Fourth of July – 1989

Written by  //  July 10, 2011  //  MEMORIES  //  No comments

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I was 3 ½ years old. This was the first Fourth of July that I remember. I’m sure I had no understanding of the unparalleled bursts of joy and happiness that were going to be unleashed that evening. And so it was by quite innocent circumstances that, sometime during the afternoon, I discovered a giant box of three-foot-long sparklers on the bottom shelf of the dining room bookcase. My older brother Roy, who was old enough to have a job and some spending cash, had purchased these little flammable intricacies along with a whole mess of other Fourth of July firework goodies: bottle rockets, roman candles, and so forth.

That night, the fun began!

As the sun was just starting to go down, someone busted out some colored smoke balls – a firework that would become one of my favorites throughout the years. I remember dancing around like a little half-sized pagan, twirling through the smoke – purple, blue, green, yellow, and one a sort of orange-ish-red. I probably inhaled a bit too much, but rainbow-colored lung damage is more magical than alarming.

Next came the sparklers, which, being my first, seemed more bright and striking than ever since. I was delighted to be shown by my older brother Preston that one could swish around the sparklers with great dexterity and produce what seemed to be quickly vanishing letters and numbers. “Spell your name!” he said. I’m sure I just wiggled my sparkler around vigorously with my stubby little arm, hoping that letters would coincidentally appear.

It was time for a break and maybe a drink back in the house, but the action continued upstairs. I have recollections of bottle rockets being shot out of one of our second story bedroom windows. My brothers had fashioned a launching station out of a cardboard box. They cut notches into the lip of the box to hold the stems of the rockets in at an angle, while they lit them. Even at 3 ½ I could tell that this was exciting, reckless, and undeniably awesome!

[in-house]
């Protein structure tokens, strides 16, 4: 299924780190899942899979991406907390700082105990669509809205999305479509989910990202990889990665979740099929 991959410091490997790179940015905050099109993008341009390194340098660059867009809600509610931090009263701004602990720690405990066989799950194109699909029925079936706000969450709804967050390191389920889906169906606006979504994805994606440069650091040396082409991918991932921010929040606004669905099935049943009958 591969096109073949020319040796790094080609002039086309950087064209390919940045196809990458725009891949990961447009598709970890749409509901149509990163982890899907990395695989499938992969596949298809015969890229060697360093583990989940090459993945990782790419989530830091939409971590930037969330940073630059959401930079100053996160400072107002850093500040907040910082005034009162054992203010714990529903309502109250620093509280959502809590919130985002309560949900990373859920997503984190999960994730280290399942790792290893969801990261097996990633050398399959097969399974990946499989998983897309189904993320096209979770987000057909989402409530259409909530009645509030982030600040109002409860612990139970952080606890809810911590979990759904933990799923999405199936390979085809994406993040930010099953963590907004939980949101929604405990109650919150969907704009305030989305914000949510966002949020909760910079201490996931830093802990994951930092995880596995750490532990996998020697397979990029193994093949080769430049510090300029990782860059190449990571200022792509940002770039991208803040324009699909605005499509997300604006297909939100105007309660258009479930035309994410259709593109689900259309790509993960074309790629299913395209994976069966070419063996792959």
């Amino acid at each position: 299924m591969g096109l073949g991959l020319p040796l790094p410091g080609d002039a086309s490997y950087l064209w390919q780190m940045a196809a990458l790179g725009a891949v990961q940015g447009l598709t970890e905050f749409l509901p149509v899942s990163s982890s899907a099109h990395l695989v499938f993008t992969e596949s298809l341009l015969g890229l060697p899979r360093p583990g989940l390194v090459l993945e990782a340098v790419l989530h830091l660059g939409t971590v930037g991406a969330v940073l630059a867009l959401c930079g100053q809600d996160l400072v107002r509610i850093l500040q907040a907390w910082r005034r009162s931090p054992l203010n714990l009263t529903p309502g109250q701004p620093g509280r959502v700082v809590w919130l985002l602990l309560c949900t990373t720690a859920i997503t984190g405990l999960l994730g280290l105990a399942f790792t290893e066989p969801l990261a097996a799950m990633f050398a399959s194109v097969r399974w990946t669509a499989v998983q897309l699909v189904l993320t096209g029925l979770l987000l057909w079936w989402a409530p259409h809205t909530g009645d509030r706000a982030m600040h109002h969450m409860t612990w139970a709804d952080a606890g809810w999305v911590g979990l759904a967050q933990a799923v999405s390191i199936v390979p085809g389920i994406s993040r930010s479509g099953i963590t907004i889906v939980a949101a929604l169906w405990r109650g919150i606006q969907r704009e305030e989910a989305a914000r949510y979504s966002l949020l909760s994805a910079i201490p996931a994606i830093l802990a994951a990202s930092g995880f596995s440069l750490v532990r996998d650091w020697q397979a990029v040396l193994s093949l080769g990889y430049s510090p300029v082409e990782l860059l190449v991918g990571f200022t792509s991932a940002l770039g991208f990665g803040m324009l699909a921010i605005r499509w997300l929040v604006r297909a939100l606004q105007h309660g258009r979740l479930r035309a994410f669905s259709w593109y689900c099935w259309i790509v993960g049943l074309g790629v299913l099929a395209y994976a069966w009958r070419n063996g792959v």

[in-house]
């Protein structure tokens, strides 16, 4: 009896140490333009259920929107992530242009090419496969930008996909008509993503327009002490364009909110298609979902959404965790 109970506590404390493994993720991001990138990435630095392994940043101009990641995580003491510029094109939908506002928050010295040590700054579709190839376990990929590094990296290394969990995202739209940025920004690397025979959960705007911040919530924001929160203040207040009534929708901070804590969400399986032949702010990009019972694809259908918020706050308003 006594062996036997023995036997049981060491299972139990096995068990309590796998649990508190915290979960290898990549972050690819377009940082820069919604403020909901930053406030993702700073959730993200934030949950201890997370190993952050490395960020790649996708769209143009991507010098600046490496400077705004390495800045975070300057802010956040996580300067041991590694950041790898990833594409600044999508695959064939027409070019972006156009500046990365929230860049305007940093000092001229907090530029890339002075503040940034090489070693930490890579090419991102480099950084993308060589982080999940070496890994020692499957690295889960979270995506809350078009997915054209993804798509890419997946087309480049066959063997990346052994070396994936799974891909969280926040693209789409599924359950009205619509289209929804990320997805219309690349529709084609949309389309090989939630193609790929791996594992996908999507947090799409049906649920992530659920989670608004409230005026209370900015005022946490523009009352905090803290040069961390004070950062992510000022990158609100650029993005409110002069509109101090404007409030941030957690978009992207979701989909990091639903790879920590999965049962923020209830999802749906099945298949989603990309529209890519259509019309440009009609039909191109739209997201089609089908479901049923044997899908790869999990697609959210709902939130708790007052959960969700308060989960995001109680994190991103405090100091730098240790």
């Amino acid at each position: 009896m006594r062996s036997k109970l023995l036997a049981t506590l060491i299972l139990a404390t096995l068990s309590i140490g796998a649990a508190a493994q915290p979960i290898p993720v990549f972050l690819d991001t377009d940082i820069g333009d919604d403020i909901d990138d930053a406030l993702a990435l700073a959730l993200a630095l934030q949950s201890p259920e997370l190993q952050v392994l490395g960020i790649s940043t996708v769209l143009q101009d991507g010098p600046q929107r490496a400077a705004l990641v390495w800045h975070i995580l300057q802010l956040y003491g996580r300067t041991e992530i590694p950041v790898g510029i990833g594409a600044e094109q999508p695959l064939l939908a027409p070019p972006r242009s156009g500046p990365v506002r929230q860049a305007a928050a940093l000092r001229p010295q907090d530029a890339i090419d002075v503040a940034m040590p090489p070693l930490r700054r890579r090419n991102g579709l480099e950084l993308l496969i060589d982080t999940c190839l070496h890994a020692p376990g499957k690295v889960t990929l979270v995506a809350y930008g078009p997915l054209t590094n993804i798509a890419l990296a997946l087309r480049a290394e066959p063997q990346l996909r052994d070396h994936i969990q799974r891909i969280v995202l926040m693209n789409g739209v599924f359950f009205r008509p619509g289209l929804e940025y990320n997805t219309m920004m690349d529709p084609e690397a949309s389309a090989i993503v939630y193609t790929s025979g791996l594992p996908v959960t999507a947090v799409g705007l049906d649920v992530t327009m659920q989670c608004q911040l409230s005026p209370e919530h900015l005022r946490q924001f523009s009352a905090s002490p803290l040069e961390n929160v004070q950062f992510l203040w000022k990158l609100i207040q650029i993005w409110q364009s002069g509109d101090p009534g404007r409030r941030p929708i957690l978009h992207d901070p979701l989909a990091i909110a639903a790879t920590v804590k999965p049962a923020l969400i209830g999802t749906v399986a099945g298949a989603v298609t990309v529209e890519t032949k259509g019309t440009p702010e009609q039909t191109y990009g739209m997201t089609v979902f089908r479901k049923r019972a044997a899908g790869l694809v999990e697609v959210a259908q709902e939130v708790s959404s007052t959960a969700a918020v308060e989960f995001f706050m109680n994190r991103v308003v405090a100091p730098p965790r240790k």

By this point, Fourth of July was easily surpassing Christmas at the top of my Favorite Holidays list… but the fun (and the unforgettable, searing pain) was just about to begin.

I went back outside and was intrigued to be offered a firework for my very own: a friendship pagoda!


If you’re not familiar with this little gem, it’s quite a riot! It starts out as a little six-side house with side-ways rocket-packs all around its base. You light the fuse and the rockets go off two at a time, each in an opposing direction. This causes the house to spin on a little plastic nub that’s affixed to the bottom.

Spin, spin, spin… but then the magic really begins!!! The flames sliced away little cords that, unbeknownst to me, had been keeping the five-story pagoda from popping up via an intricate rubber band system. Like an architectural version of a Russian nesting doll, up popped the many levels of the pagoda, one at a time.


My 3 ½ year old little mind was blown.

The flames stopped, I rushed to the pagoda and, without thinking twice, picked it up from its base with my little hand.

The pain was excruciating. Apparently, cardboard can get pretty hot without bursting into flames, which I didn’t know then and certainly know now. I’m not quite sure, but I remember keeping the pain to myself, as to not spoil the general excitement of the moment.

In any case, what did it matter?

The pagoda was mine!

I kept it for weeks. It smelt of smoke and stunk up my room.

Fin.


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